‘Mother Sparsit!’ said Tom. ‘What! you have seen her already, have you?’
His friend nodded. Tom took his cigar out of his mouth, to shut up his eye (which had grown rather unmanageable) with the greater expression, and to tap his nose several times with his finger.
‘Mother Sparsit’s feeling for Loo is more than admiration, I should think,’ said Tom. ‘Say affection and devotion. Mother Sparsit never set her cap at Bounderby when he was a bachelor. Oh no!’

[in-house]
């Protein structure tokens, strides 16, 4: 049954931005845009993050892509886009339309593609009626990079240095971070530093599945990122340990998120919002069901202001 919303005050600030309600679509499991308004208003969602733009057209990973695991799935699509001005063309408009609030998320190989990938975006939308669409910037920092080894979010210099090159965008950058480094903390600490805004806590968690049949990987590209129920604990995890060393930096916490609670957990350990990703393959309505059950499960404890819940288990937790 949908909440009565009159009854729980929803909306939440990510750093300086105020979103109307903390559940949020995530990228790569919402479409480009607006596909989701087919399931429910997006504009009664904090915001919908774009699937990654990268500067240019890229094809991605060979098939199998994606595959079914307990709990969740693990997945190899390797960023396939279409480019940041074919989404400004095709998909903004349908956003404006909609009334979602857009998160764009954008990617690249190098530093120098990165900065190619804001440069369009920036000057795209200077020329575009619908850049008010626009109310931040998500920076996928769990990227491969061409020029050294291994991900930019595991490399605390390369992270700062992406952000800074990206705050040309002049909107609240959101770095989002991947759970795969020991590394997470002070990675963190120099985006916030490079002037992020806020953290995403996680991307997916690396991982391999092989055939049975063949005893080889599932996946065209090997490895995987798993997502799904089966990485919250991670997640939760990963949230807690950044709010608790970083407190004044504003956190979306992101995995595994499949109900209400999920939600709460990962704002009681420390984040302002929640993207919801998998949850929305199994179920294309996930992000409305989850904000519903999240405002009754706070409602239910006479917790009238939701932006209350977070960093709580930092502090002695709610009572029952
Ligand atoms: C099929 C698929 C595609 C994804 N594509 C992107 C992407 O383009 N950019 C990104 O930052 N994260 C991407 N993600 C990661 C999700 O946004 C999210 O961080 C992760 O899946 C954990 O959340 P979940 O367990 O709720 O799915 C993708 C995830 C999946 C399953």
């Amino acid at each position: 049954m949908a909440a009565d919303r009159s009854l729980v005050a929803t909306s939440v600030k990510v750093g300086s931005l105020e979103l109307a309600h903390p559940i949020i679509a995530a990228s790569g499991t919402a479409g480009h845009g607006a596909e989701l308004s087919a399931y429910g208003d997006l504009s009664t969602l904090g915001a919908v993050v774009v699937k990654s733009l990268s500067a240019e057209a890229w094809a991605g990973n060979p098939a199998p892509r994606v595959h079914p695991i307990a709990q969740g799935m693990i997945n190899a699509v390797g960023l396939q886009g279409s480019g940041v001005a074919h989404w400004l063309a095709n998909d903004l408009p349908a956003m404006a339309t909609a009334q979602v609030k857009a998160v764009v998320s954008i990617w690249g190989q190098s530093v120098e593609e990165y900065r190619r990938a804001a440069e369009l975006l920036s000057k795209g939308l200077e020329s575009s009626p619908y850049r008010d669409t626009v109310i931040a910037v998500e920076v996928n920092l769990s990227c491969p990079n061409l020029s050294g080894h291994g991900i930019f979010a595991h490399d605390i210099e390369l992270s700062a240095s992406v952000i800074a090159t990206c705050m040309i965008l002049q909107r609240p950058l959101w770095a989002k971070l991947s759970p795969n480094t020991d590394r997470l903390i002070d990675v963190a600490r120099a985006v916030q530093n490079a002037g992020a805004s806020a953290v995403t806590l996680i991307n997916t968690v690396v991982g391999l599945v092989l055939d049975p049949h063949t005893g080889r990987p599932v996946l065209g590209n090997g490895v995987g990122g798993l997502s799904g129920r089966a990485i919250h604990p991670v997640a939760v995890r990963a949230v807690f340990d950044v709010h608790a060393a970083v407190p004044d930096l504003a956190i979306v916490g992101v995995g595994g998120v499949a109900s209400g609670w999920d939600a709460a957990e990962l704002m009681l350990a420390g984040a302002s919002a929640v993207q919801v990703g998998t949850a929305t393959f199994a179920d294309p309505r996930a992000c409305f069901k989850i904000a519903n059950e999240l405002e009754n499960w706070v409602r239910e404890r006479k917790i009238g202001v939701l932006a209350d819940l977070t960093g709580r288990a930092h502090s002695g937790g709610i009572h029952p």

These were the last words spoken by the whelp, before a giddy drowsiness came upon him, followed by complete oblivion. He was roused from the latter state by an uneasy dream of being stirred up with a boot, and also of a